Reliance seeks retail dominance in India with comeback deal for Shein
India’s biggest company Reliance Industries is seeking to dominate the country’s $10bn online domestic fashion market, striking a deal with Shein that will allow the rapidly growing Chinese retailer to return to the world’s most populous nation.
The retail unit of billionaire Mukesh Ambani’s petrol-to-telecoms conglomerate will tie up with Shein three years after India banned the online retailer’s app in its attempt to freeze Chinese companies out of the local market in retaliation for border clashes that had left at least 20 Indian soldiers dead.
“We can confirm Shein’s partnership with Reliance Retail and have no additional comment at this time,” said Shein, declining to answer questions about the structure of the deal. Reliance did not respond to queries about the partnership, which was first reported by the Wall Street Journal.
The addition of a low-priced offering gives India’s biggest listed company by market capitalisation an important boost in its battle to dominate the country’s growing online fashion retail market, which was worth $10bn in 2022, according to analyst estimates.
As part of the licence agreement, which was recently approved by the government, Shein will receive a percentage of profits generated from its fast fashion sales in India, people familiar with the deal said, while Reliance will help Shein build a supply chain with India’s garment industry for global exports.
The move into Indian sourcing comes as Shein diversifies its supply chain outside the coastal province of Guangdong in southern China, where it has 8,000 suppliers, mostly located in the garment hub of Panyu. Pandemic-era supply chain bottlenecks, rising labour costs in China and geopolitical tensions between Beijing and Washington have propelled multinational companies, including Apple and clothing retailer Mango, to migrate parts of their supply chains out of the country.
Shein, which does not sell in China, has been seeking to distance itself from its home country. Last year, it made its Singapore arm the de facto holding company, rapidly expanding its workforce there and shifting some of its operations from its China headquarters in Nanjing.
Shein will seek to minimise delivery times by having more manufacturing centres around the world. India, meanwhile, hopes to benefit from multinationals’ “China plus one” movement, a strategy that seeks to avoid investing only in China and aims to diversify supply chains to other countries.
Reliance has signed agreements with international luxury brands ranging from Balenciaga to Burberry, catering to India’s small but growing demographic of super-rich consumers. In addition, it has nearly 13,000 bricks-and-mortar stores across the country selling affordable apparel.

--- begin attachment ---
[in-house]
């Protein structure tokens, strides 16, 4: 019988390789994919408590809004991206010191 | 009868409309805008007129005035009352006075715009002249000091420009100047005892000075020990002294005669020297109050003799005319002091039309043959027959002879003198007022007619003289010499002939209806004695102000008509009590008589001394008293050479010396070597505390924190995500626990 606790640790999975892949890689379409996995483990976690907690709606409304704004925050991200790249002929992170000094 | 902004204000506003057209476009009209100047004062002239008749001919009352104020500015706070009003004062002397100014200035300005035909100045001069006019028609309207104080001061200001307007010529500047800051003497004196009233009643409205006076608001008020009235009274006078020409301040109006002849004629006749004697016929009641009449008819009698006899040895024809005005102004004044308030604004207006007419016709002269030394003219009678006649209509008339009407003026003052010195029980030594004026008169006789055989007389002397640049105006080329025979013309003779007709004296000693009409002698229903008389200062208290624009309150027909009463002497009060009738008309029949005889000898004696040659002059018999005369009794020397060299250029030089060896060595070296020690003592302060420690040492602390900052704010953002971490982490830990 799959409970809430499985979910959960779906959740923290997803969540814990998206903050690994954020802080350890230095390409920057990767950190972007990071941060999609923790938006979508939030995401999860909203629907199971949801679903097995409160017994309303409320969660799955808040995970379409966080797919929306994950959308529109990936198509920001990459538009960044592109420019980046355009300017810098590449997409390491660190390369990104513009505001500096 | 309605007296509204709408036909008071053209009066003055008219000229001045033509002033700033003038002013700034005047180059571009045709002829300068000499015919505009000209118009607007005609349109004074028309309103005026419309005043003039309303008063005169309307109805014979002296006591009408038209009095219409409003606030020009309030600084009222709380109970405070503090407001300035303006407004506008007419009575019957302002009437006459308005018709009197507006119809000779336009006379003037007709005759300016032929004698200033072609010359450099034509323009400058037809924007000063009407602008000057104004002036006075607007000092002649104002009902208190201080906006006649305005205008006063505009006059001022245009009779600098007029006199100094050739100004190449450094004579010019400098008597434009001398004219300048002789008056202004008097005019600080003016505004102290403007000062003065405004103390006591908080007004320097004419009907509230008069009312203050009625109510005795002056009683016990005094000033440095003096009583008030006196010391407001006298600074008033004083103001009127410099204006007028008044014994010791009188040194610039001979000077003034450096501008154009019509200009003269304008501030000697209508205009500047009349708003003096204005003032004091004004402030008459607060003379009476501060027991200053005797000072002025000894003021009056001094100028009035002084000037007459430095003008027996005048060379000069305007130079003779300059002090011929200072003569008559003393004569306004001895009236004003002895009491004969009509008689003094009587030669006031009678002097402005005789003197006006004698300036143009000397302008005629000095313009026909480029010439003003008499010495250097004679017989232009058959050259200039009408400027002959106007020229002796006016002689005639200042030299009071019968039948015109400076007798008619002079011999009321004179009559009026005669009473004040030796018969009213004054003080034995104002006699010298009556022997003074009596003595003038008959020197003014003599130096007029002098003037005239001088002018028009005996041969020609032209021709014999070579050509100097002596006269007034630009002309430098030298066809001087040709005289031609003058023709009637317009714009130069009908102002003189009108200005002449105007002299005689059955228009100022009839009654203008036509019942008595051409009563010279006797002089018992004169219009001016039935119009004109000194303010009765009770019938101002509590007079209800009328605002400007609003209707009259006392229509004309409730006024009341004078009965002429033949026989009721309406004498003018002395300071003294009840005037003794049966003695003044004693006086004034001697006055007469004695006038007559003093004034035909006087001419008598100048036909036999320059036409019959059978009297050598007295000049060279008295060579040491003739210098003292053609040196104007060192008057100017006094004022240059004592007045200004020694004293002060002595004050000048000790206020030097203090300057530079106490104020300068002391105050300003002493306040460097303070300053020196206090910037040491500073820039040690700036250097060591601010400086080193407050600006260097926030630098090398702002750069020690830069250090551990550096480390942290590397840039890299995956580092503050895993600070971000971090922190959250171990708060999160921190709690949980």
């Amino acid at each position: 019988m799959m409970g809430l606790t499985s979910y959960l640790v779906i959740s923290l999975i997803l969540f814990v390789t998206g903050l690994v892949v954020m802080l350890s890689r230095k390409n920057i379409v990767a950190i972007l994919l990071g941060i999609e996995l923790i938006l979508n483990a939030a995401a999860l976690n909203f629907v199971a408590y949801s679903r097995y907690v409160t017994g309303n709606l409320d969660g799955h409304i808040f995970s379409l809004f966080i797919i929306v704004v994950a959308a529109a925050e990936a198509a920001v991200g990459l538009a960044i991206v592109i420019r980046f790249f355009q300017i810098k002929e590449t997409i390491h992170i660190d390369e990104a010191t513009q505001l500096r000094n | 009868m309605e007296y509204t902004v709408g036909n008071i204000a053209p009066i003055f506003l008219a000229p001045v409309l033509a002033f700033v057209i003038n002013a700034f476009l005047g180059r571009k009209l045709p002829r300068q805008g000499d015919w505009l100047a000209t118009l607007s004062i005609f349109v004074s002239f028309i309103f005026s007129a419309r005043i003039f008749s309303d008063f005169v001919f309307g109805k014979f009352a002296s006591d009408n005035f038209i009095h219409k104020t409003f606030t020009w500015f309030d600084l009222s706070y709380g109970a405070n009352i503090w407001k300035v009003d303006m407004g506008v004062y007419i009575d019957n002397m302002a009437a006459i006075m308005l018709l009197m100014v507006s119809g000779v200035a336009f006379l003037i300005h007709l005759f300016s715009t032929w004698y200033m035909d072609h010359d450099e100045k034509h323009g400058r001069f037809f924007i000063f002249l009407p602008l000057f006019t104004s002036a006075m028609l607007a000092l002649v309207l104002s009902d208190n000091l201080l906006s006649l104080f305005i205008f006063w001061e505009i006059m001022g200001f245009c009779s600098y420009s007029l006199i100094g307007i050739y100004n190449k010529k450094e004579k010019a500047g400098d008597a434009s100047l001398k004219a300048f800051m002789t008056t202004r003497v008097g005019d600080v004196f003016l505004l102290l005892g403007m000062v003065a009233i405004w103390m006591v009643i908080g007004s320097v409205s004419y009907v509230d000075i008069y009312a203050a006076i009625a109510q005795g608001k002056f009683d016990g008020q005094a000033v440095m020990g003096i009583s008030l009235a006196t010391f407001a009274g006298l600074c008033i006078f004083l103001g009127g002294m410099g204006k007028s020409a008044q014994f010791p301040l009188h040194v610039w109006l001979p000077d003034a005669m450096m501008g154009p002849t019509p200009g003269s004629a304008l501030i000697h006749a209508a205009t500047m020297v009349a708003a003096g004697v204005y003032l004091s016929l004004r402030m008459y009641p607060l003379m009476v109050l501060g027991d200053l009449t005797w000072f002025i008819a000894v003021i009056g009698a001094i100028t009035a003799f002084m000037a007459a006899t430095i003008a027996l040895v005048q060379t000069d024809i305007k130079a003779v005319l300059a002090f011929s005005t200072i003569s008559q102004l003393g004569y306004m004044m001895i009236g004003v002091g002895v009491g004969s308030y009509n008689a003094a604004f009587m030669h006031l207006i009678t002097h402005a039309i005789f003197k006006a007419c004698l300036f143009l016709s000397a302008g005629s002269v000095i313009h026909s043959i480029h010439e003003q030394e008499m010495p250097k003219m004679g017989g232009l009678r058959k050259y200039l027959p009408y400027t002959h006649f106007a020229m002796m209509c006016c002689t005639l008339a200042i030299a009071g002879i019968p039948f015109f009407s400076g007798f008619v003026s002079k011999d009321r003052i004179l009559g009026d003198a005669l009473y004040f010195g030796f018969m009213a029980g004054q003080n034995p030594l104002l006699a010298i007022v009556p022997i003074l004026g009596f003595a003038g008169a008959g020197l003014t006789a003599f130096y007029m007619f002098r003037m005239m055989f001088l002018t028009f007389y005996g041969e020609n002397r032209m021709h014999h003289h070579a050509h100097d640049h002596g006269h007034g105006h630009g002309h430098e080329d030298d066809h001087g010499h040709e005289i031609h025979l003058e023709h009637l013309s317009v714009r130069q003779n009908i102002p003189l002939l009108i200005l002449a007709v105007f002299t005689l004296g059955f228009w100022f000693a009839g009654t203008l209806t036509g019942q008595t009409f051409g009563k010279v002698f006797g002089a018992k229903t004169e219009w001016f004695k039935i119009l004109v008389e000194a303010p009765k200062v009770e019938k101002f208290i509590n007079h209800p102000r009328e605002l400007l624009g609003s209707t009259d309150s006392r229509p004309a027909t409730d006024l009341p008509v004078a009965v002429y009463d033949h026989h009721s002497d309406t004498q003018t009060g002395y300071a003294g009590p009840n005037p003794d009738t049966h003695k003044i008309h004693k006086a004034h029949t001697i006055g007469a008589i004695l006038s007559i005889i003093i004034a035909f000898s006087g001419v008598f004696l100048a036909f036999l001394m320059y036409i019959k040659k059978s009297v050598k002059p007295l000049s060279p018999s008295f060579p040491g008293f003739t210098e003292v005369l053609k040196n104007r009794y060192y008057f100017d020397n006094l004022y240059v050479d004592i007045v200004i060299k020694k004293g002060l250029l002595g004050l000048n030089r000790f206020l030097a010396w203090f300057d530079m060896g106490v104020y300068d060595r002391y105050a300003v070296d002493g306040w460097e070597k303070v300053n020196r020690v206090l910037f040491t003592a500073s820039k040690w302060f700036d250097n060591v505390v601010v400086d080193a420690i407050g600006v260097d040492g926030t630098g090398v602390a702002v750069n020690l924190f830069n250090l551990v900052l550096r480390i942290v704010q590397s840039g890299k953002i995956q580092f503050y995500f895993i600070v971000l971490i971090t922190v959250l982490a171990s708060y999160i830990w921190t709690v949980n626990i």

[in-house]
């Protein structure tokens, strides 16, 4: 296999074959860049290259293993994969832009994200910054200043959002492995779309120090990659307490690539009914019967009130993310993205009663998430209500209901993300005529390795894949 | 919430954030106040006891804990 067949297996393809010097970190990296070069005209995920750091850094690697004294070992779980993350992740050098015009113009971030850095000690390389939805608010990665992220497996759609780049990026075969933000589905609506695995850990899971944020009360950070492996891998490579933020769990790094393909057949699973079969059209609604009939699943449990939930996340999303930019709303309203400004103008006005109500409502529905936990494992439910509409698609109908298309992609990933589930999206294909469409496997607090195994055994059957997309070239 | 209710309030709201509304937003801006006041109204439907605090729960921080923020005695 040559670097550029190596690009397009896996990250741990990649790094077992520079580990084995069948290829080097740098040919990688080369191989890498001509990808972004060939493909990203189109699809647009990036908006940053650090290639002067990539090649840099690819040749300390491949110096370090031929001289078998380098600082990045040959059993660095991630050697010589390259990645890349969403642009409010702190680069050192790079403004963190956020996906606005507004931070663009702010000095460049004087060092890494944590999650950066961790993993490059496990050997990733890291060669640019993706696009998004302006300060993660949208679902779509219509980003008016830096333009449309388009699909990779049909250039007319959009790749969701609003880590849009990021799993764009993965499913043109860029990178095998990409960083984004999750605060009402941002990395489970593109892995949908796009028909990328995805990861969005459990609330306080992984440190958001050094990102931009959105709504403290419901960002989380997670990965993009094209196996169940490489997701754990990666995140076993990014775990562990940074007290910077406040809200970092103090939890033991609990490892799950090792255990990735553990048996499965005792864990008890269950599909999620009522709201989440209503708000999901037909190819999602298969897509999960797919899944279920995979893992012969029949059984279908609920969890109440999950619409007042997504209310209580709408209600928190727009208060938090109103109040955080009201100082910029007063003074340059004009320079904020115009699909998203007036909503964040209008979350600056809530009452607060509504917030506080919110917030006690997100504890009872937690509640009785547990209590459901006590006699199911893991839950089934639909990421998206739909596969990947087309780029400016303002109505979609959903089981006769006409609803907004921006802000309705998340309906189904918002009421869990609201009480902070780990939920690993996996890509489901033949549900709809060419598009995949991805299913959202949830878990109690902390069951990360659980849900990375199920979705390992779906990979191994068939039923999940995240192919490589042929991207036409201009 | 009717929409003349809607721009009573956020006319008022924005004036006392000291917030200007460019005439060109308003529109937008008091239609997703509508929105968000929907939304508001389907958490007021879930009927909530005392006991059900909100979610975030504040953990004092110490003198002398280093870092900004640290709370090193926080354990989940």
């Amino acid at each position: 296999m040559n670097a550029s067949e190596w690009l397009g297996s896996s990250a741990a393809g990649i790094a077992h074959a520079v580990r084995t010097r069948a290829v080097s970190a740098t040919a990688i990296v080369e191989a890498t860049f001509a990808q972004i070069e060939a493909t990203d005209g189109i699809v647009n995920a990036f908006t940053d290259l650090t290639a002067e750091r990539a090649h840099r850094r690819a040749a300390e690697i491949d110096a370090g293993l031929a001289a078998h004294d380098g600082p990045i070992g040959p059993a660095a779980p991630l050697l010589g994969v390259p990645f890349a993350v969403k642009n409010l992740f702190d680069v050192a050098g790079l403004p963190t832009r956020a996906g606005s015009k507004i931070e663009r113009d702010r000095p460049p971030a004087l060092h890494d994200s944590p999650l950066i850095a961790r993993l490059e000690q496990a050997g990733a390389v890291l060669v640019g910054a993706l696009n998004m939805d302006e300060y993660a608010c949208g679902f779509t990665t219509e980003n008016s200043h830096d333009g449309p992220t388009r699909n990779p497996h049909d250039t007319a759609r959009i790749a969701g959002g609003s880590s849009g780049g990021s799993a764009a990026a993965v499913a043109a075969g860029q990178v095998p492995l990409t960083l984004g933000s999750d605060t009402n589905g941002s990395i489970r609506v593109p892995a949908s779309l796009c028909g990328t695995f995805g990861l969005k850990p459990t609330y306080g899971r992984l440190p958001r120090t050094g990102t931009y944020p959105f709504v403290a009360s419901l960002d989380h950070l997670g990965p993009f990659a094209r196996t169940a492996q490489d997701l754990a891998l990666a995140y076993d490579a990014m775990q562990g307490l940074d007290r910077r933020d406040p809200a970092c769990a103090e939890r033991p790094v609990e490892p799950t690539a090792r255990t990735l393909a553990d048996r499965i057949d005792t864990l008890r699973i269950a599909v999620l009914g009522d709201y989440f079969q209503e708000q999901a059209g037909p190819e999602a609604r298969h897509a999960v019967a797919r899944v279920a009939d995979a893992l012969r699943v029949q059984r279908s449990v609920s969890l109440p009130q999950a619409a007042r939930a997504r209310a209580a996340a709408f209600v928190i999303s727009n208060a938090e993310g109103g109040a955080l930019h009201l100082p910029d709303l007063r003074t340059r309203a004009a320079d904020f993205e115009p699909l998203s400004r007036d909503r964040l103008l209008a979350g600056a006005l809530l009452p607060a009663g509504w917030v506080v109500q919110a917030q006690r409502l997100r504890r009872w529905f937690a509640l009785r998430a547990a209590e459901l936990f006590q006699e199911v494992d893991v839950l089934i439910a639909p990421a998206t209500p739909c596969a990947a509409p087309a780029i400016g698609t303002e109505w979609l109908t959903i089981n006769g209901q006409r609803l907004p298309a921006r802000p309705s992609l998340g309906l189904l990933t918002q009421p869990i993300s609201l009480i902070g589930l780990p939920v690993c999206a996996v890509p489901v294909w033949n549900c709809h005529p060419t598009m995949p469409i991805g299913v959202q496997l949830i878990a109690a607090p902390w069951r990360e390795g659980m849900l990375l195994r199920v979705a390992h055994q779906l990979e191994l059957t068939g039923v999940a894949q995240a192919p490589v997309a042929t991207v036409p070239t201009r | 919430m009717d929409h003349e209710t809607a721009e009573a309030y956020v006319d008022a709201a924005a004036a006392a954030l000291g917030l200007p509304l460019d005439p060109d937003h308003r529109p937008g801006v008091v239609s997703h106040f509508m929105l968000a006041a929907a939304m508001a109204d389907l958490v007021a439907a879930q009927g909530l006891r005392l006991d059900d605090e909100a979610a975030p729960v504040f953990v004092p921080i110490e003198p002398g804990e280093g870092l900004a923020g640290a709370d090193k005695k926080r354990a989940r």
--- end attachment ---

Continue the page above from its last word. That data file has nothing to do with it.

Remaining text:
“Reliance’s other international brand partnerships are more premium, being luxury or designer brands,” said Devangshu Dutta, chief executive of consultant Third Eyesight. “India is still a relatively low per capita income economy. The bigger opportunity is in brands which are euphemistically called value brands, and that’s where Shein is positioned.”
For Shein, access to the Indian market will allow the company to boost sales as the pace of its expansion in Europe and the US begins to lose steam, according to people briefed on its growth figures.
The Financial Times reported that in a recent presentation to investors, Shein forecast that gross merchandise value — the total value of merchandise sold on its platform — will almost triple by 2025 to $80.6bn compared with the figure last year.
The lofty revenue projections come ahead of a much anticipated initial public offering, which promises to be one of the largest listings of a Chinese-founded company in years.
In fashion ecommerce, Reliance lags behind Myntra, one of India’s oldest ecommerce players, which merged with Walmart-backed Flipkart in 2014. Myntra accounts for around half of the online fashion market in India, according to Satish Meena, an independent ecommerce analyst based in Gurgaon.
“Myntra is the nucleus” for online fashion, said Ankur Bisen, senior partner at retail consultancy Technopak Advisors, adding that its “cohort” of shoppers is primarily young and urban. “With the Reliance and Shein partnership, they would like to get into this cohort and break the monopoly of Myntra,” Bisen said.
Meena estimates that Reliance’s ecommerce fashion business Ajio has about 4 per cent of market share, while Bisen put Ajio among the “long tail” of ecommerce fashion ventures behind Myntra. Reliance’s JioMart online shop also sells clothes, alongside groceries and electronics.
“If you look at Reliance as a company, it’s about dominance and it’s about long term,” Dutta said.
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